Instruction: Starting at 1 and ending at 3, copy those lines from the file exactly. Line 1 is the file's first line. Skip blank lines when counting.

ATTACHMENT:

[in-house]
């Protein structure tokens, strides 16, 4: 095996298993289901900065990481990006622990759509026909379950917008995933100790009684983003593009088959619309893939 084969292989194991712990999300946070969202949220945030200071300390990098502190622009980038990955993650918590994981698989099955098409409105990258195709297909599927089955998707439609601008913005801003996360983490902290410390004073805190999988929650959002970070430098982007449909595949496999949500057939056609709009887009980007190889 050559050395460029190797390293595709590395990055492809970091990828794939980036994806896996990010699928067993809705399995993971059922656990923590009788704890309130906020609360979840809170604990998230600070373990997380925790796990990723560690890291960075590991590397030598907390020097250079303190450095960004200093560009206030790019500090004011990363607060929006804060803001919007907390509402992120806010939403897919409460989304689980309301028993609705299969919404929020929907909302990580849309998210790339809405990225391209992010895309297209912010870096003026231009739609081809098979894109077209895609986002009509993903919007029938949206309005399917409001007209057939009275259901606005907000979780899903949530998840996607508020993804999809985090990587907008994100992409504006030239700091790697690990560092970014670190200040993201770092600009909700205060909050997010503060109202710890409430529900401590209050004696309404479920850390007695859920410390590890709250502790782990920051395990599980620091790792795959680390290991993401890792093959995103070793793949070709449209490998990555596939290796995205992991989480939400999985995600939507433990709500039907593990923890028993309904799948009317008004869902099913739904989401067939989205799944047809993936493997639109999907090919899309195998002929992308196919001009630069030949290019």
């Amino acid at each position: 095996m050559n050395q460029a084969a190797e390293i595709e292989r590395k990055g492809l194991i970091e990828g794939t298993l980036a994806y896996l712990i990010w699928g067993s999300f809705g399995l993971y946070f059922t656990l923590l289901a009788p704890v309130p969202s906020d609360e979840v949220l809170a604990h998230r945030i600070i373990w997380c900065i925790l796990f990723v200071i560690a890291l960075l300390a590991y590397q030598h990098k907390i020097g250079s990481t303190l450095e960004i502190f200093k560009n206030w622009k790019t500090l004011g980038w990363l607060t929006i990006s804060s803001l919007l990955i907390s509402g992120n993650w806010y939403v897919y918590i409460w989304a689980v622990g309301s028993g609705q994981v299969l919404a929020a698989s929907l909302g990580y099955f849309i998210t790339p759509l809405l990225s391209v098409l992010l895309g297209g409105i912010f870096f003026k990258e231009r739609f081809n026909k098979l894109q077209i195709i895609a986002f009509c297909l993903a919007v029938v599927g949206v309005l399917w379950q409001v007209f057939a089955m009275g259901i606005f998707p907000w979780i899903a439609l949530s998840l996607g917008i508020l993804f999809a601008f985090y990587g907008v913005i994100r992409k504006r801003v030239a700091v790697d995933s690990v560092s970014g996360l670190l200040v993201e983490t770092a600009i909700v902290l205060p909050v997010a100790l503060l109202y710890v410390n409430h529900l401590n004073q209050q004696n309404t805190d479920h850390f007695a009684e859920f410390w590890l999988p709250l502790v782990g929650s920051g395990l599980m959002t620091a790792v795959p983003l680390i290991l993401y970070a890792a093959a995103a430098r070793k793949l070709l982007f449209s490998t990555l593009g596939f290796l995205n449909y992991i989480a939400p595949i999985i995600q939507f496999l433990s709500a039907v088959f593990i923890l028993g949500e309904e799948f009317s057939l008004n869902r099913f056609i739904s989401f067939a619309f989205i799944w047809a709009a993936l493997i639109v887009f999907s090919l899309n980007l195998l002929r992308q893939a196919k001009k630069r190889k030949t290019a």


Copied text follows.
[in-house]
């Protein structure tokens, strides 16, 4: 095996298993289901900065990481990006622990759509026909379950917008995933100790009684983003593009088959619309893939 084969292989194991712990999300946070969202949220945030200071300390990098502190622009980038990955993650918590994981698989099955098409409105990258195709297909599927089955998707439609601008913005801003996360983490902290410390004073805190999988929650959002970070430098982007449909595949496999949500057939056609709009887009980007190889 050559050395460029190797390293595709590395990055492809970091990828794939980036994806896996990010699928067993809705399995993971059922656990923590009788704890309130906020609360979840809170604990998230600070373990997380925790796990990723560690890291960075590991590397030598907390020097250079303190450095960004200093560009206030790019500090004011990363607060929006804060803001919007907390509402992120806010939403897919409460989304689980309301028993609705299969919404929020929907909302990580849309998210790339809405990225391209992010895309297209912010870096003026231009739609081809098979894109077209895609986002009509993903919007029938949206309005399917409001007209057939009275259901606005907000979780899903949530998840996607508020993804999809985090990587907008994100992409504006030239700091790697690990560092970014670190200040993201770092600009909700205060909050997010503060109202710890409430529900401590209050004696309404479920850390007695859920410390590890709250502790782990920051395990599980620091790792795959680390290991993401890792093959995103070793793949070709449209490998990555596939290796995205992991989480939400999985995600939507433990709500039907593990923890028993309904799948009317008004869902099913739904989401067939989205799944047809993936493997639109999907090919899309195998002929992308196919001009630069030949290019």
């Amino acid at each position: 095996m050559n050395q460029a084969a190797e390293i595709e292989r590395k990055g492809l194991i970091e990828g794939t298993l980036a994806y896996l712990i990010w699928g067993s999300f809705g399995l993971y946070f059922t656990l923590l289901a009788p704890v309130p969202s906020d609360e979840v949220l809170a604990h998230r945030i600070i373990w997380c900065i925790l796990f990723v200071i560690a890291l960075l300390a590991y590397q030598h990098k907390i020097g250079s990481t303190l450095e960004i502190f200093k560009n206030w622009k790019t500090l004011g980038w990363l607060t929006i990006s804060s803001l919007l990955i907390s509402g992120n993650w806010y939403v897919y918590i409460w989304a689980v622990g309301s028993g609705q994981v299969l919404a929020a698989s929907l909302g990580y099955f849309i998210t790339p759509l809405l990225s391209v098409l992010l895309g297209g409105i912010f870096f003026k990258e231009r739609f081809n026909k098979l894109q077209i195709i895609a986002f009509c297909l993903a919007v029938v599927g949206v309005l399917w379950q409001v007209f057939a089955m009275g259901i606005f998707p907000w979780i899903a439609l949530s998840l996607g917008i508020l993804f999809a601008f985090y990587g907008v913005i994100r992409k504006r801003v030239a700091v790697d995933s690990v560092s970014g996360l670190l200040v993201e983490t770092a600009i909700v902290l205060p909050v997010a100790l503060l109202y710890v410390n409430h529900l401590n004073q209050q004696n309404t805190d479920h850390f007695a009684e859920f410390w590890l999988p709250l502790v782990g929650s920051g395990l599980m959002t620091a790792v795959p983003l680390i290991l993401y970070a890792a093959a995103a430098r070793k793949l070709l982007f449209s490998t990555l593009g596939f290796l995205n449909y992991i989480a939400p595949i999985i995600q939507f496999l433990s709500a039907v088959f593990i923890l028993g949500e309904e799948f009317s057939l008004n869902r099913f056609i739904s989401f067939a619309f989205i799944w047809a709009a993936l493997i639109v887009f999907s090919l899309n980007l195998l002929r992308q893939a196919k001009k630069r190889k030949t290019a």